Just because a fossil looks similar does not mean it hasn't evolved. Most evolution happens on the molecular scale, if you looked at the genomes I guarantee they would be different.
The paper in PNAS discusses this at length. It clearly states that it would be very nice to be able to check DNA, but that defining species in microbes is about phenotypes, not genotypes, and the important thing is that there is no sign of speciation (that is, two separate populations, separated in space, did not diverge.
The morphology-based “concept of hypobradytely does not necessarily imply genomic, biochemical, or physiological identity between modern and fossil taxa," a claim of extreme evolutionary stasis—a lack of speciation over billions of years—would be strengthened not only by discovery of additional fossil communities but by firm evidence of their molecular biology. Although speciation-based evolution occurs at the phenotypic rather than genotypic level of biologicenvironmental interaction, the biomolecules underlying such change are not preserved in the rock record in which such assessment can be based only on indirect proxies and inferences of physiology based on isotopic analyses
However, the article noted, it's possible that this interpretation is wrong and that what they saw was two separate populations that underwent convergent evolution rather than one population that was separated and remained static or that there might have been significant biochemical evolution that did not change the morphology.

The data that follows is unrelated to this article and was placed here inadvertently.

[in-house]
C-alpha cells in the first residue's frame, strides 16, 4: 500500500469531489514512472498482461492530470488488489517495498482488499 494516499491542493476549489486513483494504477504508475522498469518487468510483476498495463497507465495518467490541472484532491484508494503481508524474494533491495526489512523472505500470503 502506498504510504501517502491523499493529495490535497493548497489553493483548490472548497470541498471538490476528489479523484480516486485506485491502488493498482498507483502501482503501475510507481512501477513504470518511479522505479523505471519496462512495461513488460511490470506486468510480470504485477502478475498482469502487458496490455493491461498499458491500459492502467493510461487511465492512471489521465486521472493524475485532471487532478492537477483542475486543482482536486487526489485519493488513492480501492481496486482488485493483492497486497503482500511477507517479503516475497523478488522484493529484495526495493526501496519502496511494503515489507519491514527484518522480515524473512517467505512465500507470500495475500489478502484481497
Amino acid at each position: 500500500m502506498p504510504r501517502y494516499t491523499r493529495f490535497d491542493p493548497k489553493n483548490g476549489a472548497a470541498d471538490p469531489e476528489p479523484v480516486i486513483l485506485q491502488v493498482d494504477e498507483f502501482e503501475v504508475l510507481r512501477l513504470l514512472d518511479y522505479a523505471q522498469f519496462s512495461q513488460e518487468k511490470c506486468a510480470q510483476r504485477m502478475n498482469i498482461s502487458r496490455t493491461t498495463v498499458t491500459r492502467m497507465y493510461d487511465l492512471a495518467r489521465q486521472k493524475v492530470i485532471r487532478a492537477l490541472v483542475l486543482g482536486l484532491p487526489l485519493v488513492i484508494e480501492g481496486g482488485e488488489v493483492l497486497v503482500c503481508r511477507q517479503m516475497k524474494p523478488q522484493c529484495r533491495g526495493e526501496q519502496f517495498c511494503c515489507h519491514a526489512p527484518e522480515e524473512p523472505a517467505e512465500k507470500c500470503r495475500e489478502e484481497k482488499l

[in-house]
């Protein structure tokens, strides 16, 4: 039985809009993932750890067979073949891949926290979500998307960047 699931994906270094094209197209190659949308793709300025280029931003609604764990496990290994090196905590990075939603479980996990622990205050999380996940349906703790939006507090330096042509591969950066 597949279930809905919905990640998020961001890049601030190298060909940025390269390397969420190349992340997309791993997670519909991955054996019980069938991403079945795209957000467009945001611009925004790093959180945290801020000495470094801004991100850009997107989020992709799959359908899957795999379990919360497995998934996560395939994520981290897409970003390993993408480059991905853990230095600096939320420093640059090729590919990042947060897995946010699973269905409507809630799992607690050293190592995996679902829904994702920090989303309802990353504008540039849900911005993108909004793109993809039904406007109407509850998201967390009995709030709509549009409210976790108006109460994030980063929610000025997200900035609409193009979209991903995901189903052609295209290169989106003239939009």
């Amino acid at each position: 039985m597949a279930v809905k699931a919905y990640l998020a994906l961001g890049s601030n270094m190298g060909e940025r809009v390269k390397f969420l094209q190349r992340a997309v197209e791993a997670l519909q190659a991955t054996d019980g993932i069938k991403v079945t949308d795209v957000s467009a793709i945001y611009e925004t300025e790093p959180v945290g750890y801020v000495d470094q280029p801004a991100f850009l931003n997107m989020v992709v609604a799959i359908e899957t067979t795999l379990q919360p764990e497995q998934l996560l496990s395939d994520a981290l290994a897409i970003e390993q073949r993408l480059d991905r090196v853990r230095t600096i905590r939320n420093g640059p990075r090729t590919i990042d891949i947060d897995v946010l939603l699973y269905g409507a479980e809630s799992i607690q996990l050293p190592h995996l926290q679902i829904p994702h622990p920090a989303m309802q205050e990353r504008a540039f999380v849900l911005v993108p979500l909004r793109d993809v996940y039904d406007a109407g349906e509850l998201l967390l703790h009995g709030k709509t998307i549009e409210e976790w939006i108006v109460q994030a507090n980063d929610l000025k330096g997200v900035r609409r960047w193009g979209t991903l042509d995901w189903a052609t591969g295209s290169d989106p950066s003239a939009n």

Moreover, large-diameter (“giant”) sulfur bacteria of differing phylogenetic lineages can exhibit similar morphologies and patterns of behavior suggesting convergent evolution of morphologic “look-alikes” adapted to a same or similar function. Although it remains to be established whether such morphological “mimicry” is exhibited also by the more narrow 10-m-diameter sulfur bacteria described here—the two modern sulfur bacterial taxa of similar dimensions being aerobes rather than anaerobes like the Duck Creek and Turee Creek fossils—it remains conceivable that the marked similarities between the two mid-Precambrian communities and their modern counterparts could be an example of the so-called Volkswagen Syndrome, a lack of change in organismal form that masks the evolution of internal biochemical machinery